Whether it sits on its own, or finds itself wired to a home entertainment system, you’re going to get some serious enjoyment out of this notebook.
It certainly doesn’t come cheap but damn! The new HP HDX X18-1013TX (FZ946PA) is a beauty. With an 18.4in, 1,920 x 1,080 screen, a Blu-ray player, a DVB-T/Analogue TV-tuner and a lovely speaker setup, this is one of the most enjoyable desktop replacements we’ve managed to get our grubby little hands on. Whether it sits on its own, or finds itself wired to a home entertainment system, you’re going to get some serious enjoyment out of this notebook. A great many quotes come to mind, but in the words of Donna Summer ‘she works hard for the money’.
Normally it’s prudent to jump into some specs and features, but today we’re going to begin with the screen. HP’s decision to run with an 18.4in widescreen display works brilliantly. The notebook itself doesn’t stand out as particularly big because of it, but the booming screen has you like a dear in headlights. It’s beautifully bright - too bright at the max - and it’s wonderfully sharp. We noticed it exhibits some minor ghosting during specific tests, but found our movie watching experience to be unaffected. All in all it’s a fairly pimpin’ display.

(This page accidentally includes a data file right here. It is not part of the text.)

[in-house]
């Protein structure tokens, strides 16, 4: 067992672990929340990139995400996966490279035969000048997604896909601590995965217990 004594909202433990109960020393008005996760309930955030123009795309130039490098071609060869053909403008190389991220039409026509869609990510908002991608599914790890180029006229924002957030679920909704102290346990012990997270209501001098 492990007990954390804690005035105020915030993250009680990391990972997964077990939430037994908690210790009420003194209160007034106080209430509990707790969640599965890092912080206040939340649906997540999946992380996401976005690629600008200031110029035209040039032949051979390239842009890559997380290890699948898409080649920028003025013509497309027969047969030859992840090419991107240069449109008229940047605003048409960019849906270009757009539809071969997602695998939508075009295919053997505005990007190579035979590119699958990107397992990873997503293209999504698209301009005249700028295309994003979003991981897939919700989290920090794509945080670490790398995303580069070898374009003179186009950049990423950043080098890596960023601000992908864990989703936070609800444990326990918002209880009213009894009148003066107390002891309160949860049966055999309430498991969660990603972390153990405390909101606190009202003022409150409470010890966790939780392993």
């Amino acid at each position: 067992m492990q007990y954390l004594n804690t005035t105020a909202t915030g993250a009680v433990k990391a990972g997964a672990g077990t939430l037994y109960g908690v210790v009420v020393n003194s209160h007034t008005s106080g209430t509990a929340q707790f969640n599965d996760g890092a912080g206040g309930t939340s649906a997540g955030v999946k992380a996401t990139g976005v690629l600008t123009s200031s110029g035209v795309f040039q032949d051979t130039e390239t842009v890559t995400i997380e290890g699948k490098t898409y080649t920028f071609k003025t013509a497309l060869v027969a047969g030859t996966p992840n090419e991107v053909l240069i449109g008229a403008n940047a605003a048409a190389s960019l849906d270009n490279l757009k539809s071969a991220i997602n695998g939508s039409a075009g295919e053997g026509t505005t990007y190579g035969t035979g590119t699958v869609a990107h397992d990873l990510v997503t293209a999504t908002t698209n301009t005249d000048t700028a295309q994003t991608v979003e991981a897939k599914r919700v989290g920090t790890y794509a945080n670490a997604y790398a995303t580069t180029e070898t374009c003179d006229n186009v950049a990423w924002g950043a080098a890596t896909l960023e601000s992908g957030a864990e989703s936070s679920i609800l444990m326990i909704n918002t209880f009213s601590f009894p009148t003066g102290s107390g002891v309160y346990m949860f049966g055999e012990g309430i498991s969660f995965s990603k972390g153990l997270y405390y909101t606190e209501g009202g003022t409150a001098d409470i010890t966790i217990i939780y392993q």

The speaker system really backs it up, too. Not only do the premium Altec Lansing speakers dish out clean audio, but a subwoofer kicks in the bass. Among the touch sensitive media controls above the keyboard is a set of volume controls, including bass and treble volume adjustments. Admittedly it could be louder, but it’s still sufficient to fill a small area in front of it; say from a coffee table to a couch.
Things on the inside are pretty sweet as well. Though there are more powerful notebook CPUs on the market, the Intel Core 2 Duo, 45nm T9400 running at 2.53GHz with a 1066Hz FSB and a 6MB L2 cache is a very solid piece of silicon. This, combined with 4GB of DDR2 800MHz RAM give the HDX X18-1013TX plenty of room to move. Certainly in our PCMark Vantage benchmark test, run under Windows Vista Home Premium, we saw a promising score of 4,012. This outdoes our recently tested HP Pavilion dv7-1101 by about 300 PCMarks, despite the two systems being virtually identical in the core hardware specifications.
Also installed is an NVIDIA GeForce 9600M GT with 512MB of dedicated memory of its own. This plays a pivotal role in the smooth playback of high definition media, such as Blu-ray discs, but also provides some opportunity to play games. Notebook graphics are typically less powerful than their desktop equivalents, and as such this card is not going to run games like Crysis with all the bells and whistles. However, it’s no slouch either and many DirectX 9-based games should run, even if you have to tone down the resolution a tad. In our run of 3DMark Vantage we got a score of 1,233.